Slow-Motion Supernova

Article written: 30 Nov , 2009
Updated: 24 Dec , 2015
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Supernovae are generally considered as fast and furious events. For the Type II, core collapse supernovae, the core implodes almost instantaneously although it takes some time for the shockwave to escape the star. As it does, the star brightens in what’s known as the “rise time” of the supernova. For most Type II supernovae, this takes about a week.

So what are astronomers to make of supernova 2008iy that had an unprecedented rise time of at least 400 days?

From the time it was discovered, SN 2008iy was an oddball. When its spectra was analyzed, it was placed in the rare IIn subclass. This subclass is reserved for supernovae that feature narrow emission lines. Most supernovae have broad emission lines, if they even have emission lines at all.

To learn more about the history of this unusual case, astronomers at the University of California, Berkeley turned to archival images from the Palomar Quest survey. They searched images of the region to trace back the supernova as far as July of 2007, before which, the star was too faint to appear in images. Thus, the supernova brightening started at least that early and continued until late October of 2008 giving it a rise time at least four times as long as any previously discovered supernova.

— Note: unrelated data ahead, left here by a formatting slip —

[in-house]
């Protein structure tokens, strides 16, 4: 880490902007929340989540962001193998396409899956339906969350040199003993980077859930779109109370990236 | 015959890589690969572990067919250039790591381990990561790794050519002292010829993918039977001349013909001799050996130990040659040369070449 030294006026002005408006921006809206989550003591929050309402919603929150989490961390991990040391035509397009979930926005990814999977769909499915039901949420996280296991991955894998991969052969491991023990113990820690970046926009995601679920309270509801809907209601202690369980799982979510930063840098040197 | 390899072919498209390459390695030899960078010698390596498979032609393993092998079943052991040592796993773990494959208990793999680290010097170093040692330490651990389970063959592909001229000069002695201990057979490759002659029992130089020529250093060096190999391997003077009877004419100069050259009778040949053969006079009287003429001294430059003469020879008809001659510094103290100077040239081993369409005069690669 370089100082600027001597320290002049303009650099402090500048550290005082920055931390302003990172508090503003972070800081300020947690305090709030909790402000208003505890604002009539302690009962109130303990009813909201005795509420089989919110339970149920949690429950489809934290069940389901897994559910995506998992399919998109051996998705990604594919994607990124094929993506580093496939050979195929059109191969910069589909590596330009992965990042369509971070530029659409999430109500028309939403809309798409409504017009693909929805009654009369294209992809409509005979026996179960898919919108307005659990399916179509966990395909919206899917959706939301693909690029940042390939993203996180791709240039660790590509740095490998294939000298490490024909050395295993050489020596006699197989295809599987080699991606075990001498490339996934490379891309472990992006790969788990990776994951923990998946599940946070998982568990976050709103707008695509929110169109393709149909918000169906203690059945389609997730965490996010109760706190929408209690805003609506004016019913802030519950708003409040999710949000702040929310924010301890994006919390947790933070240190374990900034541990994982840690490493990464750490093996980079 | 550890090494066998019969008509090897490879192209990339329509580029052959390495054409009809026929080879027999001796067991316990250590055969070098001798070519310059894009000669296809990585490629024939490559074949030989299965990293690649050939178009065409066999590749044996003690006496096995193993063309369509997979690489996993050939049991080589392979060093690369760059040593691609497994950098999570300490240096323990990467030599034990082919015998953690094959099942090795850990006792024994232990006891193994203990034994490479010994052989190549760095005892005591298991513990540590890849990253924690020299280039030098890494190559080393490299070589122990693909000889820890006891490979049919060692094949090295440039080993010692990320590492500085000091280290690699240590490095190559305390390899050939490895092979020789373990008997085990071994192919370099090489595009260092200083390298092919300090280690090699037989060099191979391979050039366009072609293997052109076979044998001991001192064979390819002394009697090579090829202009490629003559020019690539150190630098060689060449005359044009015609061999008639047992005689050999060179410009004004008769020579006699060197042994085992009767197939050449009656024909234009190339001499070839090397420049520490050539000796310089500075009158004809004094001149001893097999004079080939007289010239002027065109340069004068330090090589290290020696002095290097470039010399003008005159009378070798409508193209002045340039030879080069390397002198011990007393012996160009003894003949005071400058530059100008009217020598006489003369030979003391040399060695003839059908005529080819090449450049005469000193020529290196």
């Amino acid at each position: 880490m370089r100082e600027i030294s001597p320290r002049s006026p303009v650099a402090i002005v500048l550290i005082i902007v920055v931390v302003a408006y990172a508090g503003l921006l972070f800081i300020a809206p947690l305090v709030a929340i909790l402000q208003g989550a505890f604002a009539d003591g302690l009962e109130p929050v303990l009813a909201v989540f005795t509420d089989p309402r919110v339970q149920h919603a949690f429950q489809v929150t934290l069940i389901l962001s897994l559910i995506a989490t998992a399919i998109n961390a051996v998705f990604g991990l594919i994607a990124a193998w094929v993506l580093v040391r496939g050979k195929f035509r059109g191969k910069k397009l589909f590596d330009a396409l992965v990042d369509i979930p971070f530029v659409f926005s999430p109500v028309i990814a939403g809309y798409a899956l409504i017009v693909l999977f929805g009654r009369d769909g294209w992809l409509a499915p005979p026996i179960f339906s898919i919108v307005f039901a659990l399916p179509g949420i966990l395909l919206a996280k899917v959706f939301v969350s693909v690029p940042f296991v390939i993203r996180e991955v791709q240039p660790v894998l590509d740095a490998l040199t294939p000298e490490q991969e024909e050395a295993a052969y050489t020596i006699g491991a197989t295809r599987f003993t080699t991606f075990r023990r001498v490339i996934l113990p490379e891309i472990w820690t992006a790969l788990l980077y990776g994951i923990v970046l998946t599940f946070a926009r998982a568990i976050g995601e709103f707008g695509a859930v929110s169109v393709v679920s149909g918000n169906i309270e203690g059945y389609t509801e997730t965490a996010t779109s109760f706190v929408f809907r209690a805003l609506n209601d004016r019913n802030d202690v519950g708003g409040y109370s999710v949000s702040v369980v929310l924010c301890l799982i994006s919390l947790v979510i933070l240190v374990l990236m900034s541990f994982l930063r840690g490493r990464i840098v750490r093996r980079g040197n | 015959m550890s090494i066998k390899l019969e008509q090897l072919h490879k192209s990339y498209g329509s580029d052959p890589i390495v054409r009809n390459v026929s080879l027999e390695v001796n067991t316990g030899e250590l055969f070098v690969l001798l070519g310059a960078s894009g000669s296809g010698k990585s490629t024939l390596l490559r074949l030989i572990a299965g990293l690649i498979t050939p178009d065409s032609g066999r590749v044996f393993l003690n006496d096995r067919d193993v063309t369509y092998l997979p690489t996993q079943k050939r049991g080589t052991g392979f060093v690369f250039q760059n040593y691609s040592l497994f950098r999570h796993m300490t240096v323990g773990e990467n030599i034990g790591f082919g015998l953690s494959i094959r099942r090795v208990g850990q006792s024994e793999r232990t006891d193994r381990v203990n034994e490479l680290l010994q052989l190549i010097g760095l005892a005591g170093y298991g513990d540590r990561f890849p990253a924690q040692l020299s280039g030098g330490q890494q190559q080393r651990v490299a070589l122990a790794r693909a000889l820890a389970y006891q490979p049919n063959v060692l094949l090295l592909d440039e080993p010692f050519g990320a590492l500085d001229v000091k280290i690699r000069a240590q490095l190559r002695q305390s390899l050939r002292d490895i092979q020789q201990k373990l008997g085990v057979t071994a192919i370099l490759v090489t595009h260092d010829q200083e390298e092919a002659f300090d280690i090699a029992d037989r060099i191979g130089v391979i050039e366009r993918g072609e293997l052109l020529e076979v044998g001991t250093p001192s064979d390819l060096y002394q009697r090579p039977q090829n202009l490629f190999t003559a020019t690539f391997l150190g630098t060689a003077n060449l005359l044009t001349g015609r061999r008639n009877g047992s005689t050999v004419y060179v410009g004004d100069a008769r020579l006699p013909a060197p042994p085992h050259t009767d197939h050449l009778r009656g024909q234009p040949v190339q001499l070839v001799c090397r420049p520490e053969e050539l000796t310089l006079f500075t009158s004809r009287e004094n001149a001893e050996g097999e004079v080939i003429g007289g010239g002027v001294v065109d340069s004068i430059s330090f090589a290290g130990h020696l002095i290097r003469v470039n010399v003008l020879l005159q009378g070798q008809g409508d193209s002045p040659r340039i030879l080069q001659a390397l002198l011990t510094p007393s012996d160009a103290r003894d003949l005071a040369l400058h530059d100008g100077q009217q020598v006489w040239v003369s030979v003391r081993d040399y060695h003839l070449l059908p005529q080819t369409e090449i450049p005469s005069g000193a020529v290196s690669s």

The main clue to explain this mystery stemmed from the unusual emission lines. Generally, stars and supernovae are characterized by their absorption spectra which are caused when relatively cool gas stands between a hotter source and our detection. To generate emission lines, there must been a relatively dense medium being excited by the supernova. Furthermore, the fact that the lines were narrow implied that it was fairly motionless.

Together, this pointed to the progenitor undergoing a heightened period of mass loss prior to the detonation. The idea is such that the progenitor had shed large amounts of material. When the supernova occurred, this shell initially obscured the event. But as the ejecta from the supernova overtook the relatively stationary earlier shells, the brighter material slowly seeped out giving rise to the 400 day rise time.

While all stars undergo a period of mass loss in their post main sequence life, such a dense shell would be uncommon. To explain this, the authors turned to a type of star known as a Luminous Blue Variable. These stars are typically near the theoretical limit for the mass of a star (150 times the mass of the sun). Due to their extreme mass, they have strong stellar winds which periodically blow off large amounts of material that could create shells similar to those necessary for SN 2008iy. Unfortunately, this event was so distant that it could not be resolved to search for such a nebula. Even the host galaxy proved difficult to distinguish due to its faintness, although it is believed to be an irregular dwarf galaxy. Eta Carinae is one such luminous blue variable star. If perhaps one day soon it decides to turn into a supernova, it too will unfold in slow-motion.



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